Top 10 Diseases That Have No Cure

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6. Ebola

Ebola

Ebola is responsible for a severe and often fatal viral hemorrhagic fever. It has been named after the Ebola river in Africa, from where it is said to have originated in 1976. Ebola is a virus of the Filoviridae that cause epidemic human disease. The disease is characterized by extreme fever and profuse haemorrhaging. Extensive research is being conducted to find an antidote for this lethal disease, but the disease is still incurable in 2013 with a fatality rate of 90% for humans.

 

7. Asthma

Asthma

Asthma is a chronic lung disease in which inflamed airways become swollen and extremely sensitive. Asthma causes recurring episodes of wheezing, chest tightness, coughing, breathlessness that may range in severity. Generally coughing occurs either at night or early in the morning, but the airways become hypersensitive to a variety of stimuli like pollen, air pollution, smoke, weather conditions, and exercise.

During the process of breathing, the muscles around the airways rhythmically expand and contract. While contracting, the airways get narrower which causes less air to flow into the lungs. The swelling determines the severity as it worsens the condition. This recurring reaction can result in asthma symptoms that take place each time the airways are inflamed. Asthma affects people of all ages, but about half of all cases occur in persons younger than 10 years of age.

 

8. Diabetes

Diabetes

However common it may sound, though Diabetes is not lethal, it is incurable. Diabetes is a chronic disorder of the carbohydrate metabolism that affects the role of hormone insulin in the body and consequently it is characterised by high levels of sugar in the body. Diabetes generally occurs in two forms: Type1 and Type2.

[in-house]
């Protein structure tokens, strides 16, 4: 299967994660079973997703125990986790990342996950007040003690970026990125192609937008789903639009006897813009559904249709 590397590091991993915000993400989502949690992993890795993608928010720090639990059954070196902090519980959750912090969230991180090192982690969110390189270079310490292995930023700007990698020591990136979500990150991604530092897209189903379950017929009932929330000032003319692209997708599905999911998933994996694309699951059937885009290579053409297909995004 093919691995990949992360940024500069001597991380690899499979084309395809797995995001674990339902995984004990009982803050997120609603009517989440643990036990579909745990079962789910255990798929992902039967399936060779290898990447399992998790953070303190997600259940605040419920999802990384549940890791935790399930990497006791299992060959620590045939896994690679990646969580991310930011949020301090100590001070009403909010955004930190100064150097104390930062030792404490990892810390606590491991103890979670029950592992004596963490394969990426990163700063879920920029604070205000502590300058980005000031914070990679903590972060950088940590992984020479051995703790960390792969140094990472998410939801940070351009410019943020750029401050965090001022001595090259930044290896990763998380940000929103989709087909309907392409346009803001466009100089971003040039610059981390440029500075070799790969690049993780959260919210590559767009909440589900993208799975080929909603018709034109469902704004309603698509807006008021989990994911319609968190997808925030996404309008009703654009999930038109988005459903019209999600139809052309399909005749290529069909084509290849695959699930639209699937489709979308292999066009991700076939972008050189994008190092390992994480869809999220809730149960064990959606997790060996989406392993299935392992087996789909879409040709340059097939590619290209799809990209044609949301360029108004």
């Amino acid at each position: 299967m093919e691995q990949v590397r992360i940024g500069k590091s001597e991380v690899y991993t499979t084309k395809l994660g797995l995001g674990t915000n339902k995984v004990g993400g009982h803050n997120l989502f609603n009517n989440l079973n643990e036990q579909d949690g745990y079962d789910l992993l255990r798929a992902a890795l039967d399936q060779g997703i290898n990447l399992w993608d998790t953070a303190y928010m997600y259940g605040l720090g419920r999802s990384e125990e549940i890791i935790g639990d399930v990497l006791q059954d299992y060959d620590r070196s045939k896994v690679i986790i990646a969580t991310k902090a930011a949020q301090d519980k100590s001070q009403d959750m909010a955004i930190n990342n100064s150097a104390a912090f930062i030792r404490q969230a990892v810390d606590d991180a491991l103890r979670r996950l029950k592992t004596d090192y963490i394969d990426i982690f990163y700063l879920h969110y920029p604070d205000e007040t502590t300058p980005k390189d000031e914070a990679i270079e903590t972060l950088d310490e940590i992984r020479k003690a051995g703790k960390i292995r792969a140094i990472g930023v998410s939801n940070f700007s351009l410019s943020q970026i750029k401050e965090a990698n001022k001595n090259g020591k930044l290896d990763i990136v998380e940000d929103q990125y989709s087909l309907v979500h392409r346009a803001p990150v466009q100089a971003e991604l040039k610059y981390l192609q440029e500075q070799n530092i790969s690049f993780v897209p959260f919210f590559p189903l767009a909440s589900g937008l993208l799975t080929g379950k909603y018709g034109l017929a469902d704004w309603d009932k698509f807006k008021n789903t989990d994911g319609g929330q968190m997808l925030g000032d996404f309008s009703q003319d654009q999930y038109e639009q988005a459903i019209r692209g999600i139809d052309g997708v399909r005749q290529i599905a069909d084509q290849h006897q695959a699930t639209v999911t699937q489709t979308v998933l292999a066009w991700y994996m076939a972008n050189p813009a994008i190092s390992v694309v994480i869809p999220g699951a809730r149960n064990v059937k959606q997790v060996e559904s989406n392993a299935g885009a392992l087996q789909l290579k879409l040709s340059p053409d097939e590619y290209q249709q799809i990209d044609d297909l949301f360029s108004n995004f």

Type I diabetes, which is insulin-dependent diabetes mellitus (IDDM). Here, the diabetic person is required to take hormone injections daily as it affects the ability of pancreas in the body to produce insulin. The most common form of diabetes is Type2 diabetes which is the non-insulin-dependent diabetes mellitus (NIDDM). In this, the body fails to work in coherence with insulin—which is responsible for monitoring the storage of glucose in the body. As a result, the high blood-sugar level triggers the pancreas to increase the insulin production to keep up with the increased sugar in the body. This condition generally develops in overweight people, however it may also occur to the elderly.

 

9. Creutzfeldt-Jakob Disease

Creutzfeldt-Jakob Disease

Creutzfeldt-Jakob disease (CJD) is a rare, degenerative and fatal disease of the central nervous system. The disease was first spotted by German neurologists HG Creutzfeldt and AM Jakob, and thus the name. The disease usually is characterized by vague psychiatric or behavioural changes, followed by progressive dementia accompanied by abnormal vision and involuntary movement. With time, mental deterioration is prominent and involuntary movements, blindness and coma may occur. The disease commonly occurs in adults between the ages of 40 and 70, and is fatal within a year in almost 90% of the cases. There is no known cure for the disease till date.

 

10. Polio

Polio

Poliomyelitis, commonly known as Polio is an acute infectious viral disease that affects the nervous system. Polio that may lead to partial or full paralysis, usually begins with common symptoms like headache, nausea, fever, fatigue, and muscle pains. The polio virus may enter the bloodstream but only in about 1% of the cases, the virus may attack the central nervous system. Polio cases across the globe occur in children especially below the age of five. Depending on the nerves targeted by the poliovirus, different types of polio may occur that include cord, bulbar and bulbospinal polio.

Polio vaccination is one of the most important vaccinations given to children, but as far as cure is concerned, Polio is incurable. The widespread awareness about polio vaccines has eliminated the disease from many countries but it continues to paralyse a substantial number of children in the African and South Asian countries.

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